An iron rattle, and a creaking, and the dark was shattered by that demon we all feared, by the light. The world disappeared behind that light, behind that which made us blind and helpless.

Words, then, from that body next to me, “No! Not me!”

I cracked an eye and saw the shape we all so feared, saw the huge silhouette with reaching hands.

That body next to me continued to scream, even as it was pulled away by those hands. I don’t know why, but I stood. I stood and kicked at the silhouette. I came only to its waist, but still I kicked. Still I tried to stop the disappearance of yet one more of us from the dark.

One of those hated hands lashed out, sent me reeling. I stumbled and fell. I don’t know if my tears were for the screaming voice I had not been able to save, or for myself. All I knew was that I would be next. All I knew was that, after eight years in the dark, I would be next.

{The basic concept was 300 words, based on the line “the kids in the dark”}

Microfiction Fri…err, Monday

Late post today, and there weren’t any saved up in my Drafts section…  I didn’t feel like coming up with an actual “topic,” so I took a song lyric for inspiration and threw together a flashfiction piece instead:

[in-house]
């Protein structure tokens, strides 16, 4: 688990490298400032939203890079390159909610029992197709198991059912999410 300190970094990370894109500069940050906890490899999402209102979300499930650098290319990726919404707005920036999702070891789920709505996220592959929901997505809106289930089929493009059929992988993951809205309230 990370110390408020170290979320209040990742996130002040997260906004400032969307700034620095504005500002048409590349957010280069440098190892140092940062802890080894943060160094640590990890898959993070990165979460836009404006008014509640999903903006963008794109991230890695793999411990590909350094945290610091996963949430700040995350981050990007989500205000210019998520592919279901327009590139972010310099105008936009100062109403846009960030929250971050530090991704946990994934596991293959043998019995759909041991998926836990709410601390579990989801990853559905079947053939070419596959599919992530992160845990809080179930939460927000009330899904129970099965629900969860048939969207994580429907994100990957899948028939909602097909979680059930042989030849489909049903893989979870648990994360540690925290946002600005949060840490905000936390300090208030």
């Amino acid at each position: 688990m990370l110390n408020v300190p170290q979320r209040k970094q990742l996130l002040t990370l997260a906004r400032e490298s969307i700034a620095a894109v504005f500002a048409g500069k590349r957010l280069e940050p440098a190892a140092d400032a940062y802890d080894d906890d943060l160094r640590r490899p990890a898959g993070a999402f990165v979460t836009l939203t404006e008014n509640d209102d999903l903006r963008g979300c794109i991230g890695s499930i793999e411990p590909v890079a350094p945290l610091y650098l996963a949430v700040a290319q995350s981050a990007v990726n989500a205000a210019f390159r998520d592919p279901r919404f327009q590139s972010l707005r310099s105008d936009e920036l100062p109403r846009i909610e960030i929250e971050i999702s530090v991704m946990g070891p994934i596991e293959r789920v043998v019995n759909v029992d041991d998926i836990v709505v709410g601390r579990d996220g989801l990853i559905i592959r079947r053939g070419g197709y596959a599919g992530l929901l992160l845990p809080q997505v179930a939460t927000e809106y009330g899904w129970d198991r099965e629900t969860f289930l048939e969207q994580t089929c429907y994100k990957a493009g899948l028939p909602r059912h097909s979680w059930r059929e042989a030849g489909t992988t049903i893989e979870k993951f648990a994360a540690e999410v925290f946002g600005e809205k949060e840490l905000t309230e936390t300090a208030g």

Someone Else’s Skin

Every movement was awkward and uncomfortable. Nothing felt right, nothing felt like it should. I stared and studied throughout my morning routine, but the face in the mirror stayed a stranger. It was close to my own, but not close enough.

More minutes, and more routine, and my clothes didn’t fit right. They hung and they clung, in all the wrong places. They were clothes for someone else…for that face I saw in the mirror.

The face that wasn’t me.

Time in the car gave more time to wonder, and to fear. Who the hell was I?

I stepped through a door, then, and strange faces smiled and called greetings. Faces I didn’t know, in a place I didn’t recognize. Dread grew and I feared I had lost everything.

The wrong face, the wrong clothes…the only thing that felt the same was me, but a me that was shrunken and hidden. I was a beaten thing, I realized, hiding from harm and danger. And from loss.

I was right, I had lost everything. Everything but me.

To wear someone else’s skin, to be someone else… Was I hiding, or had I finally surrendered? Had I finally accepted “better than nothing”?

Was I the stranger, and that stranger’s skin the real truth?

A return greeting for all those strange faces — a smile, even — and the answer began to terrify me.